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Skinner noted that people have minds. However, he believed that it was necessary to understand observable behaviors other than mental processes. In other words, one could not use internal thoughts and motivations to explain behaviors. Hence, Skinner stressed the importance of understanding the cause of a behavior and its impacts. Skinner referred to this as operant conditioning. Skinner used the Law of Effect that Edward Thorndike proposed after studying animals through a puzzle box.
In this context, operant reflected an active behavior in animals, which relied on a given environment for responses. Skinner’s approach aimed at explaining how people acquire various forms of learned behaviors from the environment.
The theory of operant conditioning
Skinner is the main proponent of operant conditioning. However, the concept of operant conditioning emanated from the work of Thorndike referred to as the law of effect. Skinner added the concept of reinforcement in his theory. Animals tend to repeat reinforced behaviors (strengthened). On the other hand, behaviors that they fail to reinforce normally weaken and eventually disappear.
Skinner used his Skinner box in order to study behaviors of animals and understand the concept of operant conditioning. He used the term operant conditioning to reflect changes in behaviors because of reinforcement applied or given after preferred responses (Staddon and Cerutti, 2003). Skinner noted that there were three concepts associated with the certain behaviors.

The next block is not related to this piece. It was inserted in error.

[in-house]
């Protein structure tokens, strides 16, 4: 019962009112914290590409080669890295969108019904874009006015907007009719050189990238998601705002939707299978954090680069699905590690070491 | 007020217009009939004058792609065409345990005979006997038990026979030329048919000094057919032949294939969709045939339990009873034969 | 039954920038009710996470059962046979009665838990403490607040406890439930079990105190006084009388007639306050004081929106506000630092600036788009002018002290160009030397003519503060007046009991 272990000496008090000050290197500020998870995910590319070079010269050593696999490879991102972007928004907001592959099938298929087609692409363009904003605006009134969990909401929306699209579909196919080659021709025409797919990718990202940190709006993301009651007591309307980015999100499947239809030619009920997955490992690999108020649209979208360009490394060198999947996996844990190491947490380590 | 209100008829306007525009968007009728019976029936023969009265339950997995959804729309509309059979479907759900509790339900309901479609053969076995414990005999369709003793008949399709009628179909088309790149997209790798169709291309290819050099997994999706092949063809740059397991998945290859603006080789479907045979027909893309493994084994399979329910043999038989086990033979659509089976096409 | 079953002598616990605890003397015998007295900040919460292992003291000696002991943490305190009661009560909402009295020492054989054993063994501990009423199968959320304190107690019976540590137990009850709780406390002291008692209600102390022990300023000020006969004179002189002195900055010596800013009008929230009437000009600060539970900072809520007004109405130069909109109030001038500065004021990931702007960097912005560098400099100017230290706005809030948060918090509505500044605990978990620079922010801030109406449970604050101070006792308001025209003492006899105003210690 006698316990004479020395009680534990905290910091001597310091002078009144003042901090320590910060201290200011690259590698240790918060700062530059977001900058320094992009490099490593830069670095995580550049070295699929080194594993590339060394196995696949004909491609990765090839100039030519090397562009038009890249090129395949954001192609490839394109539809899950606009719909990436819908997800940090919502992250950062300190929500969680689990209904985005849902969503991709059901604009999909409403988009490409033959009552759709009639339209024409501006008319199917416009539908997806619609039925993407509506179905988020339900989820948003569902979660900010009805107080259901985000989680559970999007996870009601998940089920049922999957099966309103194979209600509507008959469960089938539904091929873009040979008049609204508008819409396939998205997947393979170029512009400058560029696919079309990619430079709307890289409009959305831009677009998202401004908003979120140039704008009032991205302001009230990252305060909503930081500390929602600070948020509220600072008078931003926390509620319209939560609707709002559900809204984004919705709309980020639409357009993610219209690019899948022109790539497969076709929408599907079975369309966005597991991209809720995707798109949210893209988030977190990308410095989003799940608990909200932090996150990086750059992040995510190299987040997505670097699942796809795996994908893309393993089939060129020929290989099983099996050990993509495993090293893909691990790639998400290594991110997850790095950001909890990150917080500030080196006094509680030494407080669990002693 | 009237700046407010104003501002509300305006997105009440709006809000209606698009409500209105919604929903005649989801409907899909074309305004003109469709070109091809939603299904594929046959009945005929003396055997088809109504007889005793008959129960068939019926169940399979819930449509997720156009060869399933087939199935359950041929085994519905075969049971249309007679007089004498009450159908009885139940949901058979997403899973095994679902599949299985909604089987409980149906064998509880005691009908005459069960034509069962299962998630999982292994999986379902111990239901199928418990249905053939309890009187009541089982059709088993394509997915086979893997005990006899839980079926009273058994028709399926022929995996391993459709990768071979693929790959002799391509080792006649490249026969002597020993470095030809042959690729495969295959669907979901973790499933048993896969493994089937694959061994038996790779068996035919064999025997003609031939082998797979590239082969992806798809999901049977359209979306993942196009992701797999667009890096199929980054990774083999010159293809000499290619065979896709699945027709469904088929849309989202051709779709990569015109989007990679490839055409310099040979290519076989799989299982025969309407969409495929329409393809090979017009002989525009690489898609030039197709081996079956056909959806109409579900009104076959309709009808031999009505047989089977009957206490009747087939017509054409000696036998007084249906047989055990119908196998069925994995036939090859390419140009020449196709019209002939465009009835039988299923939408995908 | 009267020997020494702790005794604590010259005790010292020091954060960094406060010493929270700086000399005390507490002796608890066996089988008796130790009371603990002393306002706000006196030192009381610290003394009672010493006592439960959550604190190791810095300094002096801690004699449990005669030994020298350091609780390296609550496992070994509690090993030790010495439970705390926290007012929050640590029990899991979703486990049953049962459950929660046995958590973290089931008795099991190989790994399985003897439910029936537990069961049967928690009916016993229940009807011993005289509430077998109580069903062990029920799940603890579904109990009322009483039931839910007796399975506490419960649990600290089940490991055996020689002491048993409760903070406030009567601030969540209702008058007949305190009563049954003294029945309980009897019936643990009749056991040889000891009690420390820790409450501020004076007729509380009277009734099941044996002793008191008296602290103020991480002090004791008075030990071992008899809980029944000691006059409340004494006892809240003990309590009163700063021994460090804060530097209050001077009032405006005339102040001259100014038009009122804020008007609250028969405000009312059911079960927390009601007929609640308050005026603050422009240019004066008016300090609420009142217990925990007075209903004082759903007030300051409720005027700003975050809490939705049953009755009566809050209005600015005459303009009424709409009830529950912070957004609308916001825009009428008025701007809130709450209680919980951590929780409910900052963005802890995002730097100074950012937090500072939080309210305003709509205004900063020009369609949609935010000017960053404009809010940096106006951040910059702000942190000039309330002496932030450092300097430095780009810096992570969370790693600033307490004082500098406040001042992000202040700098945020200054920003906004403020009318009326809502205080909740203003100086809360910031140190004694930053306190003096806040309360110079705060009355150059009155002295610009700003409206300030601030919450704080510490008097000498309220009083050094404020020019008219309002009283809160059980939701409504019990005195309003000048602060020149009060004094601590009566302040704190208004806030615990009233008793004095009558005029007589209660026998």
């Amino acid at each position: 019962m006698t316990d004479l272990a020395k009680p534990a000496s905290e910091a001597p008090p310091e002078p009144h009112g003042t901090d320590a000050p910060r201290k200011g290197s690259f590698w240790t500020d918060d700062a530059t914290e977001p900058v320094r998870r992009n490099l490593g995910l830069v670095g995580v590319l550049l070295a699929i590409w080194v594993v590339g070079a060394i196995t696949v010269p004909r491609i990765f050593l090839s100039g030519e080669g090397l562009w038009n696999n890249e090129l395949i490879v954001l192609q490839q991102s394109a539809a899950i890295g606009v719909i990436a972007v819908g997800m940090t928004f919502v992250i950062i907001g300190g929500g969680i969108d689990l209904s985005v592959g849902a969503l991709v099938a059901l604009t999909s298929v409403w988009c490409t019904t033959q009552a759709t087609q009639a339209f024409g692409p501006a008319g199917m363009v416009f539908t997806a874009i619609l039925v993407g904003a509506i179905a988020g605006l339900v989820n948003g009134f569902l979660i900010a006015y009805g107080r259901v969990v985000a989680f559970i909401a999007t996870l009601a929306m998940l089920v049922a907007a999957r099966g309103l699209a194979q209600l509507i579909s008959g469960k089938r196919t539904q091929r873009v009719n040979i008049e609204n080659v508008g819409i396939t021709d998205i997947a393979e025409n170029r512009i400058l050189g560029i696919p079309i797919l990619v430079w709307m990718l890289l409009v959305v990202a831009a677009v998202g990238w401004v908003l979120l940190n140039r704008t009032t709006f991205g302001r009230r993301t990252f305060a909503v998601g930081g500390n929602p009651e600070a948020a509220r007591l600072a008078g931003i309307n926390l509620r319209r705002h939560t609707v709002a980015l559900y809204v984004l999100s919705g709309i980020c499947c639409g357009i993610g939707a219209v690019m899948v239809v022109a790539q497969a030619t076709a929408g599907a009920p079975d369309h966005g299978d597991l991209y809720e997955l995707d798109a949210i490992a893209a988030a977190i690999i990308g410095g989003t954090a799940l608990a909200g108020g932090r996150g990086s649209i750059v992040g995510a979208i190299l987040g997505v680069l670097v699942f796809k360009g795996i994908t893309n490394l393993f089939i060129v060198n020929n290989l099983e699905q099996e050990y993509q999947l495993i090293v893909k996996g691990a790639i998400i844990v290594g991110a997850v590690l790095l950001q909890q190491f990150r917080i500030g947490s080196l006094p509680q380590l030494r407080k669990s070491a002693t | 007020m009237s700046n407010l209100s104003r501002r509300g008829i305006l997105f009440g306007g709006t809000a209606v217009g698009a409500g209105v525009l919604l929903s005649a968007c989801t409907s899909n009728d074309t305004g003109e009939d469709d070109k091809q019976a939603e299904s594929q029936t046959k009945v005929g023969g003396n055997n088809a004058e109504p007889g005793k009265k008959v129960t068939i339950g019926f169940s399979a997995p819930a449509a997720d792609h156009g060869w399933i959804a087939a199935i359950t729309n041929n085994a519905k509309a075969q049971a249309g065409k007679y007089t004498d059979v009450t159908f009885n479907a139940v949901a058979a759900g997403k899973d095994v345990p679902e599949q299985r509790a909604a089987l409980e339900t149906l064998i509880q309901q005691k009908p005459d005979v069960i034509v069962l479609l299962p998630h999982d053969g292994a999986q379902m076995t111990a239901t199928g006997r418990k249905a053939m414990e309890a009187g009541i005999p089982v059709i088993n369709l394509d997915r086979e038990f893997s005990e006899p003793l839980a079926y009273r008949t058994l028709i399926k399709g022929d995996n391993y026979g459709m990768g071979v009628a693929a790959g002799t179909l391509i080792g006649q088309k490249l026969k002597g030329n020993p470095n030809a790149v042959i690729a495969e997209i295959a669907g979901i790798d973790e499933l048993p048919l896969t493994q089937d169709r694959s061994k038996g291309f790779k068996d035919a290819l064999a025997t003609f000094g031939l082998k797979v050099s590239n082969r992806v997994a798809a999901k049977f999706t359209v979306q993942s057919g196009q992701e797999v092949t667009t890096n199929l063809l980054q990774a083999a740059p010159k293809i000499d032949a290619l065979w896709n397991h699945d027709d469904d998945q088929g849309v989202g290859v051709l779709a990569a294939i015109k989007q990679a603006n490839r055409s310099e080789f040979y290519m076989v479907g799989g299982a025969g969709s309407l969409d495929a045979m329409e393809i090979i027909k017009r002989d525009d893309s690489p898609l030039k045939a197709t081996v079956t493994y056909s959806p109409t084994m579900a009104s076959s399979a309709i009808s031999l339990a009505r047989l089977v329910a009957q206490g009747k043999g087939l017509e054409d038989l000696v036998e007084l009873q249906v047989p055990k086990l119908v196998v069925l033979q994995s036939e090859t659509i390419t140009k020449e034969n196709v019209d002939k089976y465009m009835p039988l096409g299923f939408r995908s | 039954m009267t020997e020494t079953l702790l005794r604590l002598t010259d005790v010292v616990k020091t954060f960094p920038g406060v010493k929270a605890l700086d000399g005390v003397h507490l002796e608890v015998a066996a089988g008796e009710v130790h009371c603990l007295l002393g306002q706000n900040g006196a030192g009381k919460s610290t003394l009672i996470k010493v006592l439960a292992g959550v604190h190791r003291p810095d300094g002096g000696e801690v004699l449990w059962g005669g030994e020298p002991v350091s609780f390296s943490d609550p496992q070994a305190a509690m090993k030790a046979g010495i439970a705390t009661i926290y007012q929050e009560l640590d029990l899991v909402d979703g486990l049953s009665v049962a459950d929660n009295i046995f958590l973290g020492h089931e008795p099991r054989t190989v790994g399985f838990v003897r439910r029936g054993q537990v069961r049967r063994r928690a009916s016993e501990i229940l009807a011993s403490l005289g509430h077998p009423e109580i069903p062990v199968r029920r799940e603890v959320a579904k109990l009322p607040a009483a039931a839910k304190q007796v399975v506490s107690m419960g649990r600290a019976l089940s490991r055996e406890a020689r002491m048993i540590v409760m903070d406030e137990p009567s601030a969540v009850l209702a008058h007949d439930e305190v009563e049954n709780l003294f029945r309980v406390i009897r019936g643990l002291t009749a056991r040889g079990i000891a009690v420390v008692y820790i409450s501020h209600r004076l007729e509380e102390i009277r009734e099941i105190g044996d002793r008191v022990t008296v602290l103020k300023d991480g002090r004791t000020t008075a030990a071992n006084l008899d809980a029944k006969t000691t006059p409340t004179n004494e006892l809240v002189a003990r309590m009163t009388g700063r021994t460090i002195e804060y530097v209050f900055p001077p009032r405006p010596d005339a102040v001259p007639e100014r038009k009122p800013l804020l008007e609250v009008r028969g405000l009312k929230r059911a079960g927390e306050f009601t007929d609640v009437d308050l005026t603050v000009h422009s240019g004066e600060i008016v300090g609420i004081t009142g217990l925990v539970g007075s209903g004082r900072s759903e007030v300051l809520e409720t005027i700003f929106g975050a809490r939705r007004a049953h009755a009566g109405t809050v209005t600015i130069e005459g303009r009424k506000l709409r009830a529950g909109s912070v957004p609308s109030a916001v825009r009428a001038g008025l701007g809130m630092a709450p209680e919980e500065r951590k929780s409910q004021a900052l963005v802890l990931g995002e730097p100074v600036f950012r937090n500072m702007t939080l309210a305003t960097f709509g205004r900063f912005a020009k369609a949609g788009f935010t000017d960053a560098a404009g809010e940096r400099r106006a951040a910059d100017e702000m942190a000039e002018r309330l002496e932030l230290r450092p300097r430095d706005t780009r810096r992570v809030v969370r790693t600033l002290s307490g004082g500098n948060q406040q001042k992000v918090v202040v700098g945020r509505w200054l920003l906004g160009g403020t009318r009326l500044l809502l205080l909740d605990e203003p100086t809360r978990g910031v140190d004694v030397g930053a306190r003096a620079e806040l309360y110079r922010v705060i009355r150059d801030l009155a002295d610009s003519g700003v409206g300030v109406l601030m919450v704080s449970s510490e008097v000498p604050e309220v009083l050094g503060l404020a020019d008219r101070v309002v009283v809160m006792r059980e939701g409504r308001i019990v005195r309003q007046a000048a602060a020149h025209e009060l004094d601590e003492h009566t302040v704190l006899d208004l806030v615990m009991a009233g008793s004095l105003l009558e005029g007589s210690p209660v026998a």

First, neutral operants were responses that emanated from the environment. They did not have any effects on a behavior in terms of either increasing or decreasing the likelihood of a behavior occurring again.
Second, reinforcers were the responses from the environment that enhanced chances of an animal repeating a behavior. Reinforcers could be either positive or negative.
Finally, punishers were responses that emanated from the environment, but they discouraged the probability of an animal repeating a given behavior. In this case, punishment was responsible for weaknesses in behaviors.
Skinner’s concept is evident in daily activities of life. For instance, one can reflect on how reinforcers and punishers have affected his or her behaviors. In fact, most people learn from consequences of their behaviors.
Positive and negative reinforcement
In his experiment, Skinner demonstrated the concept of positive reinforcement through a rat in the box. The starving rat would tap a knob in the box by chance as it roamed. This action resulted in a food pellet dropping for the rat (Timberlake, 1983). After few movements in the box, the rat started going to the lever directly. The rat noted that whenever it knocked the lever, it would receive the food pellet. It repeated this activity over and over again (Baum, 2012).
In this case, positive reinforcement was responsible for strengthening the behavior of the rat because of the consequence of getting the food pellet after knocking the lever. Food was the reward for a positive behavior. Thus, the reward strengthened the behavior, and it was also responsible for subsequent repetitions.